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Health & Wellness: Seasonal Affective Disorder

Written by Alexander College in Health and Wellness on February 8, 2021

If you have the winter blues, you’re not alone. Darker days combined with the effects of the pandemic can make any of us more vulnerable to changes in our mood.

While everyone’s mood can be affected by the weather, an estimated 2%-6% of Canadians experience Seasonal Affective Disorder (SAD), also known as Seasonal Depression or Winter Depression.

A milder form of SAD may be experienced by another 15% of Canadians in their lifetime (Canadian Mental Health Association, 2020). SAD is typically seen in Fall and Winter and can last four to five months.

Woman with a red umbrella walking in snow in the city next to a street
single tree in the distance

Seasonal Affective Disorder is believed to be brought on by less exposure to sunlight, and a change in our circadian rhythm, which may cause a biochemical imbalance in the brain (American Psychiatric Association, 2020).

It is more prevalent in countries that are located further from the equator, and therefore, have less sunlight. Research has shown that there also may be a genetic component to SAD, and that it’s typically seen more in adults than children, and in more women than men.

Symptoms of SAD range from mild to severe and are similar to those of depression.

The primary symptom is a persistent sadness which also may include changes in appetite and weight, cravings for carbohydrates, sleep problems, feeling fatigued even if you are oversleeping, social withdrawal, loss of interest in work or hobbies, feeling useless, guilty or hopeless, irritability and trouble with concentration or decision making.

young man on morning run
bowl of fresh fruits

If you struggle with your mood during the dark winter months, there are treatments available. One of the most common and effective therapies is light therapy, also known as phototherapy (UBC, 2020).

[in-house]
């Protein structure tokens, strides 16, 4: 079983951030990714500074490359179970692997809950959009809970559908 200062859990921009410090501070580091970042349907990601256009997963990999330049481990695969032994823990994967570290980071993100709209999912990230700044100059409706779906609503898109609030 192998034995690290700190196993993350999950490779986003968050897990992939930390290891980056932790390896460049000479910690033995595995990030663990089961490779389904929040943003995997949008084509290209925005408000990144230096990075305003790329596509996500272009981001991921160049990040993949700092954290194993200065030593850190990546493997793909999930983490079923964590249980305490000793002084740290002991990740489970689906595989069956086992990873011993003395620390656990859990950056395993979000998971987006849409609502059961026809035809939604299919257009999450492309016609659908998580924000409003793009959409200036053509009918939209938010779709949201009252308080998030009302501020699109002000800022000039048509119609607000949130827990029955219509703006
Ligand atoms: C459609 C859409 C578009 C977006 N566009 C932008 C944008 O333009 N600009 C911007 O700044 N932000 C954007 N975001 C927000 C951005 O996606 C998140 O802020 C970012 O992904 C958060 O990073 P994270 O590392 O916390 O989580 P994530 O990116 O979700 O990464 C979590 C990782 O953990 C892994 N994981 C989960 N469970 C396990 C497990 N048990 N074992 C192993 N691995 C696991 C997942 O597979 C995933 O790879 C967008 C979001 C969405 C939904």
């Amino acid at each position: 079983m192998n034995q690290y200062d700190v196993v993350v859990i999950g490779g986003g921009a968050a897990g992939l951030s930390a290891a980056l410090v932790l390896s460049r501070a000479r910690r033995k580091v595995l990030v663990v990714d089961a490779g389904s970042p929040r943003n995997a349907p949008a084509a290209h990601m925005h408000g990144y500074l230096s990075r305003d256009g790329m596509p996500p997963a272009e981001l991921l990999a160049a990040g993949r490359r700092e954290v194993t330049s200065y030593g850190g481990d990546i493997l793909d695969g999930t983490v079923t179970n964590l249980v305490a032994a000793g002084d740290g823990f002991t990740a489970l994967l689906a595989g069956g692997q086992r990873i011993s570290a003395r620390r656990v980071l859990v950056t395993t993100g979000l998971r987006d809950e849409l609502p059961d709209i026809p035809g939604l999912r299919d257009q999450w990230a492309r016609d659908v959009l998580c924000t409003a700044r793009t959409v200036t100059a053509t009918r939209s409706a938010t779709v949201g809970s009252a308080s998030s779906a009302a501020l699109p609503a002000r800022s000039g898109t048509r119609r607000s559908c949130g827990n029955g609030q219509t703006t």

Light boxes with a strength of at least 10,000 lux are recommended to help get that daily dose of UV. The UBC Mood Disorders Centre has compiled some good information on light therapy, and there are many affordable lights available online.

Other lifestyle habits that can help ease SAD include eating a well-balanced diet, and exercising for 30 minutes a day, five times a week which has been shown to have an antidepressant effect.

Cognitive Behavioural Therapy (CBT) in which clients learn how to identify and challenge negative thought patterns and behaviours and replace them with healthier ones can also be effective for treating depression and SAD.

man running across the bridge
Student posing outside Alexander College

The Canadian Mental Health Association (2020) recommends the following to ease SAD:

  • Spend more time outdoors during the day
  • Try to arrange the spaces you spend time in to maximize sunlight exposure
  • Keep curtains open during the day
  • Trim tree branches or hedges that may be blocking some of the light from getting into your home
  • Move furniture so that you sit near a window or, if you exercise indoors, set up your exercise equipment by a window
  • Install skylights and add lamps
  • Build physical activity into your lifestyle preferably before SAD symptoms take hold. Physical activity relieves stress, builds energy and increases both your physical and mental well-being and resilience
  • Make a habit of taking a daily noon-hour walk, particularly if you commute to school or work in the dark hours of the day
  • Try to resist the carbohydrate and sleep cravings that come with SAD
New International Student at Alexander College
Student posing outside Alexander College

Incorporating other practices into your routine, such as mindfulness meditation, massage, aromatherapy, and yoga can also complement your Winter wellness plan.

Weather related mood issues often peak in January and February, so pay attention to your warning signs and stressors and make a plan to be proactive, or to make changes if they worsen.


Kerry Anne is a Registered Clinical Counsellor and Canadian Certified Counsellor and loves to work with students in her role as the Health and Wellness Counsellor. I’m here to offer students support, a fresh perspective and guidance in times of stress or difficulty. When I’m not working I love travelling, keeping active, hanging out with friends and family and finding the spiciest food in Vancouver and abroad.


American Psychiatric Association. (2020). Seasonal affective disorder.
Retrieved from

Canadian Mental Health Association (2020). Seasonal affective disorder.
Retrieved from

The University of British Columbia. (2020). How to get a light device.

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